Last summer, Eddie Edwards wrote at SeacoastOnline.com about the need to change how we deal with the problem of opioid abuse, relating his personal story of having seen the problem firsthand in his own family, and building on his experience in law enforcement.
When I think about crime and punishment, I often reflect on a quote by Fredrick Douglass, “It is easier to build stronger children, than to repair broken men.”
I’ve seen the ravages of addiction firsthand my entire life. As a young man, I had a front row seat to my father’s crack cocaine addiction as well as his involvement in the illegal drug trade. I also witnessed my older brother pursue a similar path of violence and drug dealing. Predictably, my brother’s violent drug life led him to a prison cell, twice. He is currently serving a prison sentence of 15 years to life for murder.
I’m a former police chief and previously led the N.H. Liquor Commission Enforcement Division. I spent the first five years of my criminal justice career as a correctional officer. I began my public service in the United States Navy. It’s hard to explain how there could be such different outcomes in one family, but I do know one thing: based on my life and my career, I believe we must take a completely different approach to crime and punishment if we are ever to get a handle on our society’s drug epidemic.
The number of drug overdoses in New Hampshire is shocking. Again, we are on pace to set a new record for lives lost to addiction. While I applaud efforts to expand drug courts, treatment and rehabilitation for those throughout our state who are fighting substance abuse, I think we are missing out on an opportunity to help transform a truly captive audience.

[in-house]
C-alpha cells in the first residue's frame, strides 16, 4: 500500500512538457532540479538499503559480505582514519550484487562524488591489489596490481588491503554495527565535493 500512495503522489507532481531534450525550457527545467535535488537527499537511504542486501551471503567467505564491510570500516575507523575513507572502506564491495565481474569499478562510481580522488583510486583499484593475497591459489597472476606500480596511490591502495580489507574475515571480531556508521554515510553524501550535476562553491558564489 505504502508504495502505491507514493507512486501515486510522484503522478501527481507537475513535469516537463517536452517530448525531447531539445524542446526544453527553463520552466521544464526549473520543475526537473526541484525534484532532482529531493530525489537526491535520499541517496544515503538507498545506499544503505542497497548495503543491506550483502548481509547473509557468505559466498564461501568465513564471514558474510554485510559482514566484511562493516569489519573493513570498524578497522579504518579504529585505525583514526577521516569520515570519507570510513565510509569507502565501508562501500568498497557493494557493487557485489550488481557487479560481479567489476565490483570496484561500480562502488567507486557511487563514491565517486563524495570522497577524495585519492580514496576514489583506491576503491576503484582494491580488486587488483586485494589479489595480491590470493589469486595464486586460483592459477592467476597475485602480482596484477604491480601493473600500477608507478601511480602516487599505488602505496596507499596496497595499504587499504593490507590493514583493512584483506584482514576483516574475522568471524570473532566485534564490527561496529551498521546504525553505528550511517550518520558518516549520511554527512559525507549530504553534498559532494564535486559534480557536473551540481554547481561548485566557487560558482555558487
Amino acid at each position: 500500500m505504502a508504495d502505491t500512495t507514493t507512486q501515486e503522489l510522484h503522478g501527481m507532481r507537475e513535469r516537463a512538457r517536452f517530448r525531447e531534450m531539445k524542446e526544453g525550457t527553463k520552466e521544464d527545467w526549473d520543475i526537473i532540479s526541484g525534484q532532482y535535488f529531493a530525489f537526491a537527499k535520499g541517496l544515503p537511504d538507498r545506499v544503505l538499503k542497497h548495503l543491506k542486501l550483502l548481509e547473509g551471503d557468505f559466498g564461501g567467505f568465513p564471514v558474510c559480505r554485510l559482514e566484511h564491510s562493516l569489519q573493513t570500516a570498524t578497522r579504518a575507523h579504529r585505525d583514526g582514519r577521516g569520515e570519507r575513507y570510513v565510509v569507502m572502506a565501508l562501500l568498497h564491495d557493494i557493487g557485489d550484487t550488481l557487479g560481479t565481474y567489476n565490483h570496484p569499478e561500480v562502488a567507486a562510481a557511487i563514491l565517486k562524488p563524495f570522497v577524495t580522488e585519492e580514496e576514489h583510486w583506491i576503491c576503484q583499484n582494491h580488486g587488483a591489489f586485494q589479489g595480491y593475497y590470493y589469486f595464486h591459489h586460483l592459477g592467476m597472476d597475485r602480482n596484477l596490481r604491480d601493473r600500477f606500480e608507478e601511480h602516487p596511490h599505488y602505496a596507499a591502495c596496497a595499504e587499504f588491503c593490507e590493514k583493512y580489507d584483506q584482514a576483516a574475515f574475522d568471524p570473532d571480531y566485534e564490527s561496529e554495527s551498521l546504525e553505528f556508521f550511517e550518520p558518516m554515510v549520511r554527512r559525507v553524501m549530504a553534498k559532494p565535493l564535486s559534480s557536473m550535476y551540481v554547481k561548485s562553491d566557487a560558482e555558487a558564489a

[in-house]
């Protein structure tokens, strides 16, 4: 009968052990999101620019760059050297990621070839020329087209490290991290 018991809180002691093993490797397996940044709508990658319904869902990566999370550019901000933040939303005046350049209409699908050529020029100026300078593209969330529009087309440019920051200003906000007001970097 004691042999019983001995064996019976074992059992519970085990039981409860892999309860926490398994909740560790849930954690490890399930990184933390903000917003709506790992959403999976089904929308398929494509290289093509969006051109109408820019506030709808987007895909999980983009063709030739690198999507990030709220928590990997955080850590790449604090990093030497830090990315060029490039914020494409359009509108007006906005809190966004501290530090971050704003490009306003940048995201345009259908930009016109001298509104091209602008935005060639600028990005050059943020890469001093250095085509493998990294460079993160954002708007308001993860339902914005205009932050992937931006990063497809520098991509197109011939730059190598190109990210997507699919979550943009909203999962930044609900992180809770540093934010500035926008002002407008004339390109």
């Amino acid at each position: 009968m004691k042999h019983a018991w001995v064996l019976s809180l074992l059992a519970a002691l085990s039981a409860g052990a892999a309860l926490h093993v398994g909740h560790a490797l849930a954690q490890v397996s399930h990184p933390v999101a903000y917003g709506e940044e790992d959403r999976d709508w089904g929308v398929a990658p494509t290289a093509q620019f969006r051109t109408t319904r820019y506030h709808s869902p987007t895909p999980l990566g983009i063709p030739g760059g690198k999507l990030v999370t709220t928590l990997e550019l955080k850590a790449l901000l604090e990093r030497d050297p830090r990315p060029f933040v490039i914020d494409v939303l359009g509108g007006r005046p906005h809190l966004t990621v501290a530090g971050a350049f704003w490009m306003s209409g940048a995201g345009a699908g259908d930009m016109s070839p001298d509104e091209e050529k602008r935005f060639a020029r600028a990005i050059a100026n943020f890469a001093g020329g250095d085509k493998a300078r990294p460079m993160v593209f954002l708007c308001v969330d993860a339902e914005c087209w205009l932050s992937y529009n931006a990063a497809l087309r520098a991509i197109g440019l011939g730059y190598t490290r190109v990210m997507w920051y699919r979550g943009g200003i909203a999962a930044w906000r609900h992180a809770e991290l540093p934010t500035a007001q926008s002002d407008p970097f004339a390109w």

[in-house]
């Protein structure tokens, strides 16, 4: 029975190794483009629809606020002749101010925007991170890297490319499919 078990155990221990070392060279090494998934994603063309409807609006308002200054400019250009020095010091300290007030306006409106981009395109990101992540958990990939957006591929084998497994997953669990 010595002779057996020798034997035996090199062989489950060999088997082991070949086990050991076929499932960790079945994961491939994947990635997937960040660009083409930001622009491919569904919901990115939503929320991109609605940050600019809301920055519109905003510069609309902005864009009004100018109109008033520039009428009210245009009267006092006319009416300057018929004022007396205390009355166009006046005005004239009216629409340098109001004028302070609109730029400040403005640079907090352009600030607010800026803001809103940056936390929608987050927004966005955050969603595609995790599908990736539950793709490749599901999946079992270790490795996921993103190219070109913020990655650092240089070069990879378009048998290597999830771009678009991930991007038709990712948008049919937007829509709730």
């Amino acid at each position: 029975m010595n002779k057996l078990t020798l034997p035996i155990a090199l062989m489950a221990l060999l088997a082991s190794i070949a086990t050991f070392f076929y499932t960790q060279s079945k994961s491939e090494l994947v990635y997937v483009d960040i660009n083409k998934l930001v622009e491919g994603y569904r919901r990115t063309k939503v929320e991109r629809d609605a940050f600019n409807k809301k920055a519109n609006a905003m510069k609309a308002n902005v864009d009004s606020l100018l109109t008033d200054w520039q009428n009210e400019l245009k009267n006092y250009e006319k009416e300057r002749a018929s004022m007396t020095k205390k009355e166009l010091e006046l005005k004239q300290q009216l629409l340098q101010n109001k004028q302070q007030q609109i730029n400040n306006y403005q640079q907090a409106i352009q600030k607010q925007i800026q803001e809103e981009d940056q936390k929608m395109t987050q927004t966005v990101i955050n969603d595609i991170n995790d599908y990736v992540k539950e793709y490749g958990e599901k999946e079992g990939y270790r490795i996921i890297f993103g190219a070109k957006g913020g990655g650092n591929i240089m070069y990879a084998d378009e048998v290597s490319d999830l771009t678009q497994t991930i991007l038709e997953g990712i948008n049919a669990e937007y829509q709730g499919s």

We fully recognize drug addiction as a public health issue; however we address it as a crime. I am sure you have heard the phrase, “we can’t arrest or prosecute our way out of this issue.” Yet, we spend more on the criminal justice solutions than the most effective solutions- prevention and treatment.
For example, the $13 million in cost for parole revocations in N.H. A large percentage of those are for drug or alcohol related crimes (non-violent). We seem to lack the moral courage to address what is driving our state’s inmate population. According to N.H. prison officials, 85 percent of inmates in New Hampshire are there because of mental health or substance abuse issues. As of 2014, our state’s prison population is the fastest growing in the United States at 8.2 percent. Over $200 million is spent during our biennial budget to incarcerate approximately 3,000 inmates.
This is not a political right or left issue. It is about right and wrong.
Read the whole thing.